George R.R. Martin: I was reading Game of Thrones back in 2004 and couldn’t help but feel envy and even a little bit of intimidation. Martin is the undisputed king of world building. Any author would be hard pressed to create a setting as vivid and complex and as seemingly real as Westeros. In Martin’s Song of Ice and Fire, every place and character has a history. Even the guard at the gate holding the spear is a character. Whether you choose to delve into the guard’s story or not, his dialogue and actions should stem from his background. Side note: the new HBO mini-series based on Martin’s novels, now in its 3rd season, features enough sex and gratuitous nudity to count as soft-core porn, which I find encouraging for a future naturist fantasy series like Ages of Aenya, where nudity would be the norm.

Scott Bakker: While not a fan of his book, The Darkness that Comes Before, with its gruesome violence and uber-dark antiheroes, I still found much to learn from Bakker. Namely, write the unexpected. You can never predict where his story will take you. Even his style is unconventional. Bakker’s sentences are short (often, short sentences are more potent) and easy to understand, yet his writing is at times beautiful (you don’t need to be obscure to be poetic) through his uses of metaphor. Get more creative with metaphors! Finally, a lot of his novel takes place inside the characters’ heads. While I often found this to be excessive in his book, a little bit of “internal dialogue” can go a long way to making the reader identify with your characters.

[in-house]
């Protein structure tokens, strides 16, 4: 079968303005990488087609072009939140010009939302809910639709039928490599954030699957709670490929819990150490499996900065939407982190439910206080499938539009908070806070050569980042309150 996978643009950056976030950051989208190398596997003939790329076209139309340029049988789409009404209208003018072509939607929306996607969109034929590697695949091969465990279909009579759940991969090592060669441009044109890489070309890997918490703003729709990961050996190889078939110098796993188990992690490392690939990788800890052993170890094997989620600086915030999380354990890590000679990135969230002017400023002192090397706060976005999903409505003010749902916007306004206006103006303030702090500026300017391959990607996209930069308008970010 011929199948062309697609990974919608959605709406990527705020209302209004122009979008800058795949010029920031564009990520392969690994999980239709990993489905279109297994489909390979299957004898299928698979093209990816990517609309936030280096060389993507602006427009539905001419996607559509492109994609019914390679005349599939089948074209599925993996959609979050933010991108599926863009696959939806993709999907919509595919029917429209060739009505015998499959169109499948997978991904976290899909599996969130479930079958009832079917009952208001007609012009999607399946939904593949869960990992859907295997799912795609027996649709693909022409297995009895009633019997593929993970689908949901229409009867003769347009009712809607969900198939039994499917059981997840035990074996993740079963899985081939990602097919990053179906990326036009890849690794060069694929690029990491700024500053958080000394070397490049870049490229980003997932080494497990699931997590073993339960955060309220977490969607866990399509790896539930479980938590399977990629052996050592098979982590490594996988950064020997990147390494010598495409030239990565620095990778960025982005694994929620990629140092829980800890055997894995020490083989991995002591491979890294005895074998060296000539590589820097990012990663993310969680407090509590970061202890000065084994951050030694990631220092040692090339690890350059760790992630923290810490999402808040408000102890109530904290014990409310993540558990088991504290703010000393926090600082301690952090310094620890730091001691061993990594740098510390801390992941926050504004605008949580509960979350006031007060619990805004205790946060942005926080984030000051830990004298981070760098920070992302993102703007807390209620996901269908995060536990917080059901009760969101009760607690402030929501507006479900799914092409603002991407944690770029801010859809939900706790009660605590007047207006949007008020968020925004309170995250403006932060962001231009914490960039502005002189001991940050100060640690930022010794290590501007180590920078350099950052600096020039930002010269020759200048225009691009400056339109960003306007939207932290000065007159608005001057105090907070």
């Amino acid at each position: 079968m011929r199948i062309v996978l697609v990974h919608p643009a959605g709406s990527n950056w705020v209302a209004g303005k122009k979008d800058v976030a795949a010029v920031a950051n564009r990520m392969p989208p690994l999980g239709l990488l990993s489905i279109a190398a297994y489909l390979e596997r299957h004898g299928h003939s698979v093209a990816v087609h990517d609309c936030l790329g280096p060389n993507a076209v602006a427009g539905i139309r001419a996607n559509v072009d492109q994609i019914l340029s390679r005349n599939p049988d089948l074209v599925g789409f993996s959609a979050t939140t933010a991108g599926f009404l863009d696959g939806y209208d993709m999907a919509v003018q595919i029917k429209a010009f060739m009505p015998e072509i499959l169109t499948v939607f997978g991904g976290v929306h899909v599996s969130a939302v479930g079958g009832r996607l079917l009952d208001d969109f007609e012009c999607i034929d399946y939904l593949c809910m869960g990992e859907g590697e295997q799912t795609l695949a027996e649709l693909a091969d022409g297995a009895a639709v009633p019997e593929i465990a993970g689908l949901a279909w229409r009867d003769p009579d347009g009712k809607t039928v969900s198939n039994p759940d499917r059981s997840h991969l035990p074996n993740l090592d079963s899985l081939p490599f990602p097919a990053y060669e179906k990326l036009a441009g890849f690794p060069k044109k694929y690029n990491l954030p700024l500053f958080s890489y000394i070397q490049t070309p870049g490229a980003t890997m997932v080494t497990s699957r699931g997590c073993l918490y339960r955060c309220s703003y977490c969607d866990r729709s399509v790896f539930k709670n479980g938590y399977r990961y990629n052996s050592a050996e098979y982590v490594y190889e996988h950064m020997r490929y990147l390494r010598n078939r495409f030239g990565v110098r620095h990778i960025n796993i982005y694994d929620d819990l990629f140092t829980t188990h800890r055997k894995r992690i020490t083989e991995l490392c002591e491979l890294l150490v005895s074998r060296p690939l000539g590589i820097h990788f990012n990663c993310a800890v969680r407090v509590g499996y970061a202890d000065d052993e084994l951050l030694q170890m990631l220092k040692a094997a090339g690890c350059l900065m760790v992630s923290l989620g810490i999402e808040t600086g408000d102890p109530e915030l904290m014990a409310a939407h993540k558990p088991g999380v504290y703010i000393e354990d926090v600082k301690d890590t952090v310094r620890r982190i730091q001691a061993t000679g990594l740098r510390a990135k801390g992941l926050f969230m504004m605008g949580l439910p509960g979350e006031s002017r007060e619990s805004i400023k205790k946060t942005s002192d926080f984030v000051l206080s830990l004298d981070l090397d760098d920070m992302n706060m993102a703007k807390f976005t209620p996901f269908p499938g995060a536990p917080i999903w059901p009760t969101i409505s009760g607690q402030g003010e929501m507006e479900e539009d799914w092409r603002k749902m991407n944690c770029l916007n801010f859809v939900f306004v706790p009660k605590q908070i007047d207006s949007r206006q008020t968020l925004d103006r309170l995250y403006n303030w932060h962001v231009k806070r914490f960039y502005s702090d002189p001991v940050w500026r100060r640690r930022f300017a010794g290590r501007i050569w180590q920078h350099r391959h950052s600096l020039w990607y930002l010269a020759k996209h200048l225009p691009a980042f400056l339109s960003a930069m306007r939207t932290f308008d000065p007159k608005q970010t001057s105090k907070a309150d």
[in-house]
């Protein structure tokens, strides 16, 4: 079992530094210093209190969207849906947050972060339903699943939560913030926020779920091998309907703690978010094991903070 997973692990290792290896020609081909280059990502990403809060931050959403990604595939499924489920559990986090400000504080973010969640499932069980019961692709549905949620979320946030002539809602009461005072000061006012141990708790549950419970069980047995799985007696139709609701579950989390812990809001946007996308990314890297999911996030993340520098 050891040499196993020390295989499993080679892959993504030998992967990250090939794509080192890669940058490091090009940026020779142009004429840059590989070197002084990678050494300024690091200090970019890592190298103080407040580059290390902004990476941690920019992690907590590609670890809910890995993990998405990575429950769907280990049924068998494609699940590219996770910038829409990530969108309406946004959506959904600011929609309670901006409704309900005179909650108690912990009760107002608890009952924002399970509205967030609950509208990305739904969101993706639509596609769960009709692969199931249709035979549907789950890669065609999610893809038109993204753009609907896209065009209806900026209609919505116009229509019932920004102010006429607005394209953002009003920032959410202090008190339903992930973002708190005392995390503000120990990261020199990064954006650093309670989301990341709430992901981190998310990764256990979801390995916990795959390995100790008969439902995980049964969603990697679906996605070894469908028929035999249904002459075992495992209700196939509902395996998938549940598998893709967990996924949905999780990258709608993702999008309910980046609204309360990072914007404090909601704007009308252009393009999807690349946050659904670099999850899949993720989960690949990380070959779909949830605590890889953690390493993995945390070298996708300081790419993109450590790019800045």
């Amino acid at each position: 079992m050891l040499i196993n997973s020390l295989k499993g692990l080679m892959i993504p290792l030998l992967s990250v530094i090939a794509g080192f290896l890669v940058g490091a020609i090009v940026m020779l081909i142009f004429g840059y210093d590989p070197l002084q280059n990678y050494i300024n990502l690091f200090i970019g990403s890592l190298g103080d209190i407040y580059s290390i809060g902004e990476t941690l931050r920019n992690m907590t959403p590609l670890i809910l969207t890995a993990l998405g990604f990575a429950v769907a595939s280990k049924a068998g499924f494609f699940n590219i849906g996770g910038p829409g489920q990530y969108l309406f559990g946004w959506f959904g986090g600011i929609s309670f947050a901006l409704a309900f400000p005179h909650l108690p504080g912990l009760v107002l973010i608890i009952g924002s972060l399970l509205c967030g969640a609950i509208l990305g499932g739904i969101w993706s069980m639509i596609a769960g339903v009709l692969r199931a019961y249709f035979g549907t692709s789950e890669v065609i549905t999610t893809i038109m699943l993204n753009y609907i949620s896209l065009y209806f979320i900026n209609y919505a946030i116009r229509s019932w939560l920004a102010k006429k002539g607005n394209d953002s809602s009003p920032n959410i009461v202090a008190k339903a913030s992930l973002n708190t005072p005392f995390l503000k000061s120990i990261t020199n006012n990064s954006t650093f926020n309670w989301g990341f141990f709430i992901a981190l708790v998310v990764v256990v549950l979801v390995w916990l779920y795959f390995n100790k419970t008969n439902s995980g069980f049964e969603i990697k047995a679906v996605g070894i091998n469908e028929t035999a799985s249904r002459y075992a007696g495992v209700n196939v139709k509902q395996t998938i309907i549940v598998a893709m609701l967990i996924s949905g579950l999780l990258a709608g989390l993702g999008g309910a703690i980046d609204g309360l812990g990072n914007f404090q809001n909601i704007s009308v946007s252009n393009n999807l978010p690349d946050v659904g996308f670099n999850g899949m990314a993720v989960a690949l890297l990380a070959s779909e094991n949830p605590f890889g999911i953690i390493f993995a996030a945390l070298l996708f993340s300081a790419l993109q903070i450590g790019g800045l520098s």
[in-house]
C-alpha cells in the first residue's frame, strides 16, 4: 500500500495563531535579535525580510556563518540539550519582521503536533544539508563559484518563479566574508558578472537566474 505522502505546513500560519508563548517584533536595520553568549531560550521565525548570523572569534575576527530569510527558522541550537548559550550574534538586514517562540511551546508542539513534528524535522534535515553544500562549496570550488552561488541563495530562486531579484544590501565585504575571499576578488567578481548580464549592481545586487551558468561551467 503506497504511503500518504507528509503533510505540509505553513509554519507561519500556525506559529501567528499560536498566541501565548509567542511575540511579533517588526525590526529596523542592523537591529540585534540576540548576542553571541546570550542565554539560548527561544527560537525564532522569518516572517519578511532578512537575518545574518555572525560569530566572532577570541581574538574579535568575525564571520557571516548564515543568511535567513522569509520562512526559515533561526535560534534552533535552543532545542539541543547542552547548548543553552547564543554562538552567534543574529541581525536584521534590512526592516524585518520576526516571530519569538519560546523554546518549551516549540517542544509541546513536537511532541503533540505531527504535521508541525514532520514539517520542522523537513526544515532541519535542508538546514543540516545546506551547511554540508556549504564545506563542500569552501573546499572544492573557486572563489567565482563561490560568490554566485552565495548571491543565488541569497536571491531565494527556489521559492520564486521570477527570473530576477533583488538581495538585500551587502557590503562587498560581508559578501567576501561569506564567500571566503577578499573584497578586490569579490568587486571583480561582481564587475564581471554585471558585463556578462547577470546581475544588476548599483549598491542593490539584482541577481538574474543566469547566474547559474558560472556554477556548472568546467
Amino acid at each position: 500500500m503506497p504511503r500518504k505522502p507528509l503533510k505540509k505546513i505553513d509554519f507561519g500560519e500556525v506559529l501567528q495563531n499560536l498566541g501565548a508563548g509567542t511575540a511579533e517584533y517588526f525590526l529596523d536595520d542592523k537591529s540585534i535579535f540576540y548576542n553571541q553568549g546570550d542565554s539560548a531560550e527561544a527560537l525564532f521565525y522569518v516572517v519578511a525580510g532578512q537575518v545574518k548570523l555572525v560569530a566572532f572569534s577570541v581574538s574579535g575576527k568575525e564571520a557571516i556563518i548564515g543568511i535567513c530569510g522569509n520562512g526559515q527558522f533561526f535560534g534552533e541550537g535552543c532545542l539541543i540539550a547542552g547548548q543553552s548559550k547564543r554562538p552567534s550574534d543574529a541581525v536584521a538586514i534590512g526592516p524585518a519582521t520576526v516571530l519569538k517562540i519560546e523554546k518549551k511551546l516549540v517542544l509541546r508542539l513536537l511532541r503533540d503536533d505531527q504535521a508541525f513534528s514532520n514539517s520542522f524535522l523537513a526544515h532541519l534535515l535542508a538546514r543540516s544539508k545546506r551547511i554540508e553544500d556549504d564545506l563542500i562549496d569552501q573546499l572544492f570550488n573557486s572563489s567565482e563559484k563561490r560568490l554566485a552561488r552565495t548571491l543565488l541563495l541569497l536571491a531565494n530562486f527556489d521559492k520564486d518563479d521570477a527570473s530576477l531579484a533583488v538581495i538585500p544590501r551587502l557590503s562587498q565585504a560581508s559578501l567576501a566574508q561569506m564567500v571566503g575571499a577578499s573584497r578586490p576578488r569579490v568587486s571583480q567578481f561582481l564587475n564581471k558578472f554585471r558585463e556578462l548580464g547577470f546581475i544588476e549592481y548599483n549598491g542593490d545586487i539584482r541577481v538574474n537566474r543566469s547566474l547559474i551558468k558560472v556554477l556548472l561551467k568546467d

J.K. Rowling: Probably my favorite modern/successful author, Rowling’s first book, Harry Potter and the Sorcerer’s Stone, was a surprising tearjerker. She accomplished this feat by understating the tragedy central to Harry’s story and character, by using subtlety to great effect (something I found the later books to be lacking). Her greatest strength, however, and the reason for the success of the Harry Potter franchise, is that you truly care about the characters. By the end of the story, Harry, Ron and Hermione have become close friends; the reader becomes, in a way, a fourth member of this trio. Incidentally, my book also has three main characters. I learned that if my readers can’t relate to Xandr, Thelana or Emma, they won’t care about anything else in the story, no matter how fantastic.

Khaled Hosseini: Lesser known on this list, Hosseini’s The Kite Runner and A Thousand Splendid Suns, two novels set in modern day Afghanistan, is emotionally gripping and actually hard to put down. The realism and the power of the emotions at play is something I wish to capture in the fantasy genre. What I learned from Hosseini was: Make the story personal. Good stories are about people, not things.